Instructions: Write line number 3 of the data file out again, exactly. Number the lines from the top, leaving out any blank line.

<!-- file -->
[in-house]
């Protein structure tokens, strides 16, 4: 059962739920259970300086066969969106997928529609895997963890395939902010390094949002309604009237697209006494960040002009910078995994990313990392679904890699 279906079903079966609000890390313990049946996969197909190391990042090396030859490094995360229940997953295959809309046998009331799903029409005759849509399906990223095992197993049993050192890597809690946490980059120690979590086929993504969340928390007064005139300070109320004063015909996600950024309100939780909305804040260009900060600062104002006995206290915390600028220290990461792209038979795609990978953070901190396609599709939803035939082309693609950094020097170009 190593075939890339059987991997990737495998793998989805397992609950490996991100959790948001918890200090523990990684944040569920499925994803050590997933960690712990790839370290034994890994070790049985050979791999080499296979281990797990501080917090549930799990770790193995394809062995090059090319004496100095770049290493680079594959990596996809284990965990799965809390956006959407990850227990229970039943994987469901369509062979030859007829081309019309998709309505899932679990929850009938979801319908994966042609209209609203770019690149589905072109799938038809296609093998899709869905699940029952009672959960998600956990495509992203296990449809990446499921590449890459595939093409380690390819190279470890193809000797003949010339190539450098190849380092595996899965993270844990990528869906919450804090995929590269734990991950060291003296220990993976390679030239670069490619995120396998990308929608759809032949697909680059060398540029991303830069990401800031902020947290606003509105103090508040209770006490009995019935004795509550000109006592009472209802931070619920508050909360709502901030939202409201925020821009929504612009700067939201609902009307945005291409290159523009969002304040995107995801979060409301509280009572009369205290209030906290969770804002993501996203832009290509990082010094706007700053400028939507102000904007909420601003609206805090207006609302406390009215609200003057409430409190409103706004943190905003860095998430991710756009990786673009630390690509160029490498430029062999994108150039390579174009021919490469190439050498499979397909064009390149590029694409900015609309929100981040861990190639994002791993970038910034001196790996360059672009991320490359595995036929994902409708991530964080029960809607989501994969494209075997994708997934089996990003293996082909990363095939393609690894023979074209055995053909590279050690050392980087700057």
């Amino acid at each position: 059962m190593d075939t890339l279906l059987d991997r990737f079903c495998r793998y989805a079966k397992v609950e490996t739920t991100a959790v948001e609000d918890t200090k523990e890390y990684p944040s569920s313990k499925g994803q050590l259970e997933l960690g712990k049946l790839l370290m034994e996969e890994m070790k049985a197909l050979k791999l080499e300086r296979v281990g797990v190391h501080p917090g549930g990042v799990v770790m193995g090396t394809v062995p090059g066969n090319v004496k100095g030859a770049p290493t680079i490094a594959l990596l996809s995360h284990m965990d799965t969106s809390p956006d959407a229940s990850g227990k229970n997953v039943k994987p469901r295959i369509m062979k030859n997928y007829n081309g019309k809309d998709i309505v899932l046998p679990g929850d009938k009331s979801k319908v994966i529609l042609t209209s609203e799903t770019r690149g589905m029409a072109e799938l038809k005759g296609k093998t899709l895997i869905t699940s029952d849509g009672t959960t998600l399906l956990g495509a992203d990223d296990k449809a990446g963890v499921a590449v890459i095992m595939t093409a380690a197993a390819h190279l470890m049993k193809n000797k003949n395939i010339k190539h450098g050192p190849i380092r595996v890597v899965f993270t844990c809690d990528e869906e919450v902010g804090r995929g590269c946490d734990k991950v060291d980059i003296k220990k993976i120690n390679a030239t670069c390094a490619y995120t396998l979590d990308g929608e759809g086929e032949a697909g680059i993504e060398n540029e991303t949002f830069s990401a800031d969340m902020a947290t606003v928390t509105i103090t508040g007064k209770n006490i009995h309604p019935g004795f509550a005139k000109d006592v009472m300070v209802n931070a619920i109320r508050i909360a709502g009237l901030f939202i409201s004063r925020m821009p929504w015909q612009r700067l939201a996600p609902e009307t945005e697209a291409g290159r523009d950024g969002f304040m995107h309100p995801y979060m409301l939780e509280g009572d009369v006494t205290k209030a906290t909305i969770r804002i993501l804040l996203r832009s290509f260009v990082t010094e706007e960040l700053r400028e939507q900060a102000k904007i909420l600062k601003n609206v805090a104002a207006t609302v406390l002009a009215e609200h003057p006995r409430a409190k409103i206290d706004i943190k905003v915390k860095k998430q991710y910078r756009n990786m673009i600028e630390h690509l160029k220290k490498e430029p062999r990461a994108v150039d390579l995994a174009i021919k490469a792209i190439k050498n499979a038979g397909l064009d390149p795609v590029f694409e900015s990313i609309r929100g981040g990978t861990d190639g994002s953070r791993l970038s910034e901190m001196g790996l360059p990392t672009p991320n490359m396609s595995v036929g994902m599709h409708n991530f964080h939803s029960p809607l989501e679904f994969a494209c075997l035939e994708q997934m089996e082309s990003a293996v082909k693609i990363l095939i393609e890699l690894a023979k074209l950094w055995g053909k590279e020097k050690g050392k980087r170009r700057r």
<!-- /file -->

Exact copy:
């Amino acid at each position: 059962m190593d075939t890339l279906l059987d991997r990737f079903c495998r793998y989805a079966k397992v609950e490996t739920t991100a959790v948001e609000d918890t200090k523990e890390y990684p944040s569920s313990k499925g994803q050590l259970e997933l960690g712990k049946l790839l370290m034994e996969e890994m070790k049985a197909l050979k791999l080499e300086r296979v281990g797990v190391h501080p917090g549930g990042v799990v770790m193995g090396t394809v062995p090059g066969n090319v004496k100095g030859a770049p290493t680079i490094a594959l990596l996809s995360h284990m965990d799965t969106s809390p956006d959407a229940s990850g227990k229970n997953v039943k994987p469901r295959i369509m062979k030859n997928y007829n081309g019309k809309d998709i309505v899932l046998p679990g929850d009938k009331s979801k319908v994966i529609l042609t209209s609203e799903t770019r690149g589905m029409a072109e799938l038809k005759g296609k093998t899709l895997i869905t699940s029952d849509g009672t959960t998600l399906l956990g495509a992203d990223d296990k449809a990446g963890v499921a590449v890459i095992m595939t093409a380690a197993a390819h190279l470890m049993k193809n000797k003949n395939i010339k190539h450098g050192p190849i380092r595996v890597v899965f993270t844990c809690d990528e869906e919450v902010g804090r995929g590269c946490d734990k991950v060291d980059i003296k220990k993976i120690n390679a030239t670069c390094a490619y995120t396998l979590d990308g929608e759809g086929e032949a697909g680059i993504e060398n540029e991303t949002f830069s990401a800031d969340m902020a947290t606003v928390t509105i103090t508040g007064k209770n006490i009995h309604p019935g004795f509550a005139k000109d006592v009472m300070v209802n931070a619920i109320r508050i909360a709502g009237l901030f939202i409201s004063r925020m821009p929504w015909q612009r700067l939201a996600p609902e009307t945005e697209a291409g290159r523009d950024g969002f304040m995107h309100p995801y979060m409301l939780e509280g009572d009369v006494t205290k209030a906290t909305i969770r804002i993501l804040l996203r832009s290509f260009v990082t010094e706007e960040l700053r400028e939507q900060a102000k904007i909420l600062k601003n609206v805090a104002a207006t609302v406390l002009a009215e609200h003057p006995r409430a409190k409103i206290d706004i943190k905003v915390k860095k998430q991710y910078r756009n990786m673009i600028e630390h690509l160029k220290k490498e430029p062999r990461a994108v150039d390579l995994a174009i021919k490469a792209i190439k050498n499979a038979g397909l064009d390149p795609v590029f694409e900015s990313i609309r929100g981040g990978t861990d190639g994002s953070r791993l970038s910034e901190m001196g790996l360059p990392t672009p991320n490359m396609s595995v036929g994902m599709h409708n991530f964080h939803s029960p809607l989501e679904f994969a494209c075997l035939e994708q997934m089996e082309s990003a293996v082909k693609i990363l095939i393609e890699l690894a023979k074209l950094w055995g053909k590279e020097k050690g050392k980087r170009r700057r």